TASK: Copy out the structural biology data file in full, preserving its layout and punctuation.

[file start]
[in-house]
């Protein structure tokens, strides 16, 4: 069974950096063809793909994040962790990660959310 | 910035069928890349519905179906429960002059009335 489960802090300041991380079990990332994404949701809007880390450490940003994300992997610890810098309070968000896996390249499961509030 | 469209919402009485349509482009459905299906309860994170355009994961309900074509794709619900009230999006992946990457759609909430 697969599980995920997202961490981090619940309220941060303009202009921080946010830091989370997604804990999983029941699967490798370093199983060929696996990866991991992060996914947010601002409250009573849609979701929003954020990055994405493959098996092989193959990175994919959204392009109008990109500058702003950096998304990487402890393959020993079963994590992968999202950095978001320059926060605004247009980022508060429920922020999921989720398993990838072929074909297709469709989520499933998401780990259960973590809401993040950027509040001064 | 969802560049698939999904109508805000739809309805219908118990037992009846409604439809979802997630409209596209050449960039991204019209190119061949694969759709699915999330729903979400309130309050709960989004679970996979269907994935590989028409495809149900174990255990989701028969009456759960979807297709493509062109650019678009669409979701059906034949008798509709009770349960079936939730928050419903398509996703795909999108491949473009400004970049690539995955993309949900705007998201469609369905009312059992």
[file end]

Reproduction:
[in-house]
């Protein structure tokens, strides 16, 4: 069974950096063809793909994040962790990660959310 | 910035069928890349519905179906429960002059009335 489960802090300041991380079990990332994404949701809007880390450490940003994300992997610890810098309070968000896996390249499961509030 | 469209919402009485349509482009459905299906309860994170355009994961309900074509794709619900009230999006992946990457759609909430 697969599980995920997202961490981090619940309220941060303009202009921080946010830091989370997604804990999983029941699967490798370093199983060929696996990866991991992060996914947010601002409250009573849609979701929003954020990055994405493959098996092989193959990175994919959204392009109008990109500058702003950096998304990487402890393959020993079963994590992968999202950095978001320059926060605004247009980022508060429920922020999921989720398993990838072929074909297709469709989520499933998401780990259960973590809401993040950027509040001064 | 969802560049698939999904109508805000739809309805219908118990037992009846409604439809979802997630409209596209050449960039991204019209190119061949694969759709699915999330729903979400309130309050709960989004679970996979269907994935590989028409495809149900174990255990989701028969009456759960979807297709493509062109650019678009669409979701059906034949008798509709009770349960079936939730928050419903398509996703795909999108491949473009400004970049690539995955993309949900705007998201469609369905009312059992």